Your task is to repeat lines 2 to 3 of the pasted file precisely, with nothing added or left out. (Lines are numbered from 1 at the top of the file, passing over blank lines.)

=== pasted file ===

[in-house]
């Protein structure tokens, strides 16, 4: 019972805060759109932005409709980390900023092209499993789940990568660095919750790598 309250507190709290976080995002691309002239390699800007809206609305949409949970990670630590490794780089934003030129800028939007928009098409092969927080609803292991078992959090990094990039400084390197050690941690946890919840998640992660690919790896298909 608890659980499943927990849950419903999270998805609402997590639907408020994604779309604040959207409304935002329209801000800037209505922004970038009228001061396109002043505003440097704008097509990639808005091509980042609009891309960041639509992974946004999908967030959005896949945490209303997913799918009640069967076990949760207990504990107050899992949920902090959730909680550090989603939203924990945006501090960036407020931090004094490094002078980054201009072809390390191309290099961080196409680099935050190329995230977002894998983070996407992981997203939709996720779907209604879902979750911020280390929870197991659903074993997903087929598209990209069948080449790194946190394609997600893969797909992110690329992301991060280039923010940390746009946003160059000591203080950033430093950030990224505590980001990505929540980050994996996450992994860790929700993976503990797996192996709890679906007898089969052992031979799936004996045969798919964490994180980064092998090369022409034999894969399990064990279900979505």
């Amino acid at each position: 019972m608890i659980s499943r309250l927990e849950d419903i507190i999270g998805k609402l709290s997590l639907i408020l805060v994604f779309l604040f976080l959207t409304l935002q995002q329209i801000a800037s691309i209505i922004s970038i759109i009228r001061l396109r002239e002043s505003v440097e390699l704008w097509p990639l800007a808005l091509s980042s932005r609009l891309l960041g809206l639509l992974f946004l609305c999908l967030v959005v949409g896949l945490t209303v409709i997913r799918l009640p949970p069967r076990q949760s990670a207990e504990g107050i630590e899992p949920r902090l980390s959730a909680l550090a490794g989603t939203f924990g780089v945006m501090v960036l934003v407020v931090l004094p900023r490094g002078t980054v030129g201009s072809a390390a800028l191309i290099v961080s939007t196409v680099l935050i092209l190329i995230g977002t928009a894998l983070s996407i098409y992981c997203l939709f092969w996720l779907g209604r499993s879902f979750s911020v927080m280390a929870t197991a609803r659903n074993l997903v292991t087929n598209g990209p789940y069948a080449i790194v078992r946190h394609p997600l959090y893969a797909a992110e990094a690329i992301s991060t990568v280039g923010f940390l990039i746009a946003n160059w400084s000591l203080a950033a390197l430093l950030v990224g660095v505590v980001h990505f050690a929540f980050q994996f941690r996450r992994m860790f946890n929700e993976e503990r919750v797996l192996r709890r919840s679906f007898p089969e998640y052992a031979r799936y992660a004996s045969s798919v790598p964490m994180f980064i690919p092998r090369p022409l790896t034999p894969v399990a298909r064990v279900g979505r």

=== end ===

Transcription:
């Protein structure tokens, strides 16, 4: 019972805060759109932005409709980390900023092209499993789940990568660095919750790598 309250507190709290976080995002691309002239390699800007809206609305949409949970990670630590490794780089934003030129800028939007928009098409092969927080609803292991078992959090990094990039400084390197050690941690946890919840998640992660690919790896298909 608890659980499943927990849950419903999270998805609402997590639907408020994604779309604040959207409304935002329209801000800037209505922004970038009228001061396109002043505003440097704008097509990639808005091509980042609009891309960041639509992974946004999908967030959005896949945490209303997913799918009640069967076990949760207990504990107050899992949920902090959730909680550090989603939203924990945006501090960036407020931090004094490094002078980054201009072809390390191309290099961080196409680099935050190329995230977002894998983070996407992981997203939709996720779907209604879902979750911020280390929870197991659903074993997903087929598209990209069948080449790194946190394609997600893969797909992110690329992301991060280039923010940390746009946003160059000591203080950033430093950030990224505590980001990505929540980050994996996450992994860790929700993976503990797996192996709890679906007898089969052992031979799936004996045969798919964490994180980064092998090369022409034999894969399990064990279900979505």
């Amino acid at each position: 019972m608890i659980s499943r309250l927990e849950d419903i507190i999270g998805k609402l709290s997590l639907i408020l805060v994604f779309l604040f976080l959207t409304l935002q995002q329209i801000a800037s691309i209505i922004s970038i759109i009228r001061l396109r002239e002043s505003v440097e390699l704008w097509p990639l800007a808005l091509s980042s932005r609009l891309l960041g809206l639509l992974f946004l609305c999908l967030v959005v949409g896949l945490t209303v409709i997913r799918l009640p949970p069967r076990q949760s990670a207990e504990g107050i630590e899992p949920r902090l980390s959730a909680l550090a490794g989603t939203f924990g780089v945006m501090v960036l934003v407020v931090l004094p900023r490094g002078t980054v030129g201009s072809a390390a800028l191309i290099v961080s939007t196409v680099l935050i092209l190329i995230g977002t928009a894998l983070s996407i098409y992981c997203l939709f092969w996720l779907g209604r499993s879902f979750s911020v927080m280390a929870t197991a609803r659903n074993l997903v292991t087929n598209g990209p789940y069948a080449i790194v078992r946190h394609p997600l959090y893969a797909a992110e990094a690329i992301s991060t990568v280039g923010f940390l990039i746009a946003n160059w400084s000591l203080a950033a390197l430093l950030v990224g660095v505590v980001h990505f050690a929540f980050q994996f941690r996450r992994m860790f946890n929700e993976e503990r919750v797996l192996r709890r919840s679906f007898p089969e998640y052992a031979r799936y992660a004996s045969s798919v790598p964490m994180f980064i690919p092998r090369p022409l790896t034999p894969v399990a298909r064990v279900g979505r």